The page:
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Link:  Pharm/Biotech Resources


Title:  Neurogenic compositions and methods

United States Patent:  6,903,188

Issued:  June 7, 2005

Inventors:  Lukanidin; Eugene (Copenhagen, DK); Bock; Elisabeth Marianne (Charlottenlund, DK); Berezin; Vladimir (Copenhagen, DK)

Assignee:  Prolifia Inc. (Tucson, AZ)

Appl. No.:  781509

Filed:  February 12, 2001

Abstract

The present invention has found that the Mts1 protein is expressed in white matter astrocytes in the spinal cord. Such expression is significantly increased following sciatic nerve injury or dorsal root injury, particularly in astrocytes surrounding dorsal funiculus containing the central processes of the injured primary sensory neurons. The present invention has further demonstrated that Mts1 proteins administered extracellularly promote neurite outgrowth from neuronal cells. Based on these surprising findings, the present invention provides compositions and methods that are useful for the treatment of various neurological conditions characterized by death, degeneration or injury of neuronal cells.

Description of the Invention

FIELD OF INVENTION

The present invention relates to the discovery of the role of the Mts1/S100A4 protein in the neural system. Compositions and methods are provided that are useful for stimulating growth of neuronal cells and treating neuronal damage caused by disease or trauma.

BACKGROUND OF THE INVENTION

The S100 proteins comprise a large family of calcium-binding proteins, some of which are expressed at high levels in the nervous system. The S100 proteins have been implicated in a wide variety of functions, such as modulation of enzyme function, alteration of cytoskeletal dynamics, cell adhesion and control of cell cycle progression (Schafer et al., Trends Biochem Sci 21: 134-140, 1996). Expression of S100 protein has been shown to be associated with invasive potential and metastatic spread of tumor cells (Inoue et al., Virchows Arch A422: 351-355, 1993).

The primary structure of S100 proteins is highly conserved (Kligman et al., TIBS 13: 437-443, 1988; and Schaefer et al., TIBS 21: 134-140, 1996). In solutions S100 proteins easily form dimers and cystein residues are not necessary for the noncovalent dimerization of S100 (Mely et al., J. Neurochemistry 55: 1100-1106, 1990; Landar et al., Biochim. Biophys. Acta 1343: 117-129, 1997; and Raftery et al., J Am. Soc. Mass Spectrom. 9: 533-539, 1988). The tertiary structure of S100 proteins has been characterized (Kilby et al., Structure 4: 1041-1052, 1996; Smith et al., Structure 6: 211-222, 1998; Sastry et al., Structure 15: 223-231, 1998; and Matsumura et al, Structure 6: 233-241, 1998). Each S100 monomer contains two EF-hand calcium binding domains (Schafer et al., TIBS 21: 134-140, 1996). Calcium binding results in a conformational alteration and exposure of a hydrophobic patch via which S100 proteins interact with their targets (Smith et al, Structure 6: 211-222, 1998; Sastry et al, Structure 15: 223-231, 1998; Matsumura et al, Structure 6: 233-241, 1998; and Kilby et al., Protein Sci. 6: 2494-2503, 1997).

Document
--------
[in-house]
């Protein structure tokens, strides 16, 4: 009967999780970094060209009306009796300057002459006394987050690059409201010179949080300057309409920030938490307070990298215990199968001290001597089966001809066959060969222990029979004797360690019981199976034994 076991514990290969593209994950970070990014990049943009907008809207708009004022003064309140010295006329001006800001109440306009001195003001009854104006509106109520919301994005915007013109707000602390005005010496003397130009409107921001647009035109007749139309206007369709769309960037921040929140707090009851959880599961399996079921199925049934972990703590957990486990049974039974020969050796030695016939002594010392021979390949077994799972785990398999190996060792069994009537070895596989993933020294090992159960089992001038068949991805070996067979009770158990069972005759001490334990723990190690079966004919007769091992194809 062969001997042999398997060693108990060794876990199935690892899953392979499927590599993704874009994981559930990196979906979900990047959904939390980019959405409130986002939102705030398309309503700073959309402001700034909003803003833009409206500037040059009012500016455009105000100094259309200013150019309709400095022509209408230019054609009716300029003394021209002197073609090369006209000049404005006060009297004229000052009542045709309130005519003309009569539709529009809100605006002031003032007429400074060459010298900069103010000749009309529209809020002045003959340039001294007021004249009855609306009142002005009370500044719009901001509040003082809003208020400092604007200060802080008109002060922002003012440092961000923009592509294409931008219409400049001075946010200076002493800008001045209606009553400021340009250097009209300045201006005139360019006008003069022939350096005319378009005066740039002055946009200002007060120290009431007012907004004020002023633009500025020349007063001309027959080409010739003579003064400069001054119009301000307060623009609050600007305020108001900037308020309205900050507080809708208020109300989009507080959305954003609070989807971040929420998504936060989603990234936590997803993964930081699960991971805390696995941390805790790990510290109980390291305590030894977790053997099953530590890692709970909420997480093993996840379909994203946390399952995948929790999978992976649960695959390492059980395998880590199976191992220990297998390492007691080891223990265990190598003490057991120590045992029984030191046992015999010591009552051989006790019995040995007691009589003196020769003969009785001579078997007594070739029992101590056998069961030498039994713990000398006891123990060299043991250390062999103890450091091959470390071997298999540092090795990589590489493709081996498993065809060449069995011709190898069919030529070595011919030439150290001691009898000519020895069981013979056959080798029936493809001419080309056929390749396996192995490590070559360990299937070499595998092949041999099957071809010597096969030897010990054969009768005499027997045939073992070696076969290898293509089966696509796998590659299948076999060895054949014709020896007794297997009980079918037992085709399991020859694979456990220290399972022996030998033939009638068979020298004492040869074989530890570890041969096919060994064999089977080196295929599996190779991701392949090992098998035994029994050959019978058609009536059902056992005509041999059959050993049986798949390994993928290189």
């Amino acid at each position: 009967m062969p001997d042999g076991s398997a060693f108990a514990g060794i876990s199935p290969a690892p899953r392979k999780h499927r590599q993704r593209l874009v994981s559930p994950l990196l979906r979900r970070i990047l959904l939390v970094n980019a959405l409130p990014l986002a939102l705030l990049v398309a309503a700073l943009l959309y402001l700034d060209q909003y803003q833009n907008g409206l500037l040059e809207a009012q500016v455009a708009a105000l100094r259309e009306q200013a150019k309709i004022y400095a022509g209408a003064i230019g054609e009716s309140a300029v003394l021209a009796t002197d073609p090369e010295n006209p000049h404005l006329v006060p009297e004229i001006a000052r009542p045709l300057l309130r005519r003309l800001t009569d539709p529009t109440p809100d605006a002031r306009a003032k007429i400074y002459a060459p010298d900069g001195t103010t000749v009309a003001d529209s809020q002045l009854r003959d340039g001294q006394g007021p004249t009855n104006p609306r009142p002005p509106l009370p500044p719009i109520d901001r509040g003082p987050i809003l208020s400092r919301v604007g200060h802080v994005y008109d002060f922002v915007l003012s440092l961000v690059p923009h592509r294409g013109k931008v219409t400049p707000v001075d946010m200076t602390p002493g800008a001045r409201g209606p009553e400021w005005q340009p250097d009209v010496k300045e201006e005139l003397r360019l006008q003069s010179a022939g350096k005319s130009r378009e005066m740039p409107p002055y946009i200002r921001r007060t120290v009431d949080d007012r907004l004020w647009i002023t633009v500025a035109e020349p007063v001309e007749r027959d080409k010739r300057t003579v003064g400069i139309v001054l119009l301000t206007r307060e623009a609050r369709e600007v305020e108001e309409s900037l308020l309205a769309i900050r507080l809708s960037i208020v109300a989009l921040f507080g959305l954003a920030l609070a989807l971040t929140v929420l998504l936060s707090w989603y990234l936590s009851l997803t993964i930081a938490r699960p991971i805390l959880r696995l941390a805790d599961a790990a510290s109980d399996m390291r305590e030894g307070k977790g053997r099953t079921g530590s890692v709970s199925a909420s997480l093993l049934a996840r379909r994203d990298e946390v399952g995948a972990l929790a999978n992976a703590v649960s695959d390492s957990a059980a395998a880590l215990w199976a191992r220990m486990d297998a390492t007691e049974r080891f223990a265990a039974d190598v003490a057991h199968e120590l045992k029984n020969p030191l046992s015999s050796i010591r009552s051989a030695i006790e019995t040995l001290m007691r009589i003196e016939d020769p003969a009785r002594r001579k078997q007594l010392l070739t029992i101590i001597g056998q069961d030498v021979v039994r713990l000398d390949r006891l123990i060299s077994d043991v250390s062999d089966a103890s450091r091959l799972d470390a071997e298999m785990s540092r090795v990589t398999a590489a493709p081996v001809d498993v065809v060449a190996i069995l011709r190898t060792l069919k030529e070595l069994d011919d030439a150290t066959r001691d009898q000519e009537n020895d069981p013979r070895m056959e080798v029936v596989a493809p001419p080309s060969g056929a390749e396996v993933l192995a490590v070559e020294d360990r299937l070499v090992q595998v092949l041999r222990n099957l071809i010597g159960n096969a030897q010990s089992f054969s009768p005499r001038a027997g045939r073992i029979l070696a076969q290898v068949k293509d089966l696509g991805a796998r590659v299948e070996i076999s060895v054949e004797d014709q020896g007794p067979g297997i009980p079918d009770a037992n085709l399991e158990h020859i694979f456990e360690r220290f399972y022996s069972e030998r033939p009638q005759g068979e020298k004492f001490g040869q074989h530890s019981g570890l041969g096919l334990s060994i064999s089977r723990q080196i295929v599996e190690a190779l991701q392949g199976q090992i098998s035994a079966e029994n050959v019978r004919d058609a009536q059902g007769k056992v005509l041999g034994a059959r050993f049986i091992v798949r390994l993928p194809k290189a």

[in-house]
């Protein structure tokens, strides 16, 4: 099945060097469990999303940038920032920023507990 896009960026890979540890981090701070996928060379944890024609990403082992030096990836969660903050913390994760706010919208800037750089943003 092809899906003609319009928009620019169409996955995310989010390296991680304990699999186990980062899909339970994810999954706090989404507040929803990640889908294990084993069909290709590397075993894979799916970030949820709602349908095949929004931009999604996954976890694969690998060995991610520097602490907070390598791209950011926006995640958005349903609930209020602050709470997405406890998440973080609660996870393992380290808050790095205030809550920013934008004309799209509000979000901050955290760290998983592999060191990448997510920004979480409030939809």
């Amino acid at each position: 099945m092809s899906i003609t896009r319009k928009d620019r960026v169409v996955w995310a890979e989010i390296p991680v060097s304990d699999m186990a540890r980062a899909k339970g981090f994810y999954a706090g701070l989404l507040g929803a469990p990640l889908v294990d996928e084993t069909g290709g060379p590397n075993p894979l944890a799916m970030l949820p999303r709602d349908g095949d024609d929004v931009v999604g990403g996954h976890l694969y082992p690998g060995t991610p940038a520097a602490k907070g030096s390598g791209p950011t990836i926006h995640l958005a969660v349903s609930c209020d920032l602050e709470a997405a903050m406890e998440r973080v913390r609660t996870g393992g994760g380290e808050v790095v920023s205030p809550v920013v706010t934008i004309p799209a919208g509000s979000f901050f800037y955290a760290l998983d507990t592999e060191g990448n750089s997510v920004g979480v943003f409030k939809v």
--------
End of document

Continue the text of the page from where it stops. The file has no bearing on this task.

Intracellular and extracellular activities of S100 proteins have also been described (McNutt, J Cutan. Pathol. 25: 521-529, 1988). Intracellular S100 proteins interact with numerous target proteins and modulate multiple cellular processes regulating cell growth, differentiation, metabolism and cytoskeletal structure (Zimmer et al., Brain Res. Bulletin 37: 417-429, 1995; Schafer et al., TIBS 21: 134-140, 1996; Donato, Cell Calcium 12: 713-726, 1991; and Lukanidin et al., In: Gunter U, Birchmeier W, eds. Current Topics in Microbiology and Immunology: Attempts to Understand Metastasis Formation II. Berlin, Heidelberg: Springer-Verlag 213/II, 171-195, 1996). Extracellular disulfide-linked dimers of S100B protein have been reported to stimulate neurite outgrowth in primary cultures of cerebral cortex neurons (Kligman et al., TIBS 13: 437-443, 1988). Such activity has also been reported for oxidized form of the recombinant S100B protein (Winningham-Major et al., J. Cell Biol. 109: 3063-3071, 1989).

The mts1/S100A4 gene, a member of the S100 gene family, was isolated as a gene specifically expressed in metastatic murine tumor cell lines (Ebralidze et al., Genes Dev. 3: 1086-1092, 1989). Studies of Mts1-transfected non-metastatic murine cell lines and Mts1 transgenic mice both indicate that Mts1 plays an important role in tumor progression (Grigorian et al., Gene 135: 229-238, 1993; Takenaga et al., Oncogene 14: 331-337, 1997; Ambartsumian et al., Oncogene 13: 1621-1630, 1996; and Davies et al., Oncogene 13: 1631-1637, 1996). Mts1 has also been shown to affect the cytoskelton and cell motility (Takenaga et al., Jpn. J Cancer Res. 85: 831-839, 1994) via association with stress fibers (Gibbs et al., J. Biol. Chem. 269: 18992-18999, 1994). The heavy chain of non-muscle myosin (MHC) has been identified as a target for the Mts1 protein (Kriajevska et al., J. Biol. Chem. 239: 19679-19682, 1994).

The present invention identifies, for the first time, the neurogenic function of the Mts1 protein. Accordingly, the present invention provides novel compositions and methods useful for stimulating neurite growth in the treatment of neural damage caused by disease or physical trauma.

SUMMARY OF THE INVENTION

One embodiment of the present invention provides an isolated functional derivative of an Mts1 protein. A preferred functional derivative of an Mts1 protein is Mts1 del75.

Another embodiment of the present invention provides an isolated multimeric Mts1 protein complex. Such complex includes at least three Mts1 protein molecules or functional derivatives thereof.

In another embodiment, the present invention provides pharmaceutical compositions which include an isolated functional derivative of an Mts1 protein, or a multimeric Mts1 protein complex, and a pharmaceutically acceptable carrier. The pharmaceutical compositions can also include one or more neurotropic factors.

In a further embodiment, the present invention provides methods of stimulating growth of neuronal cells by administering an Mts1 protein or a functional derivative thereof.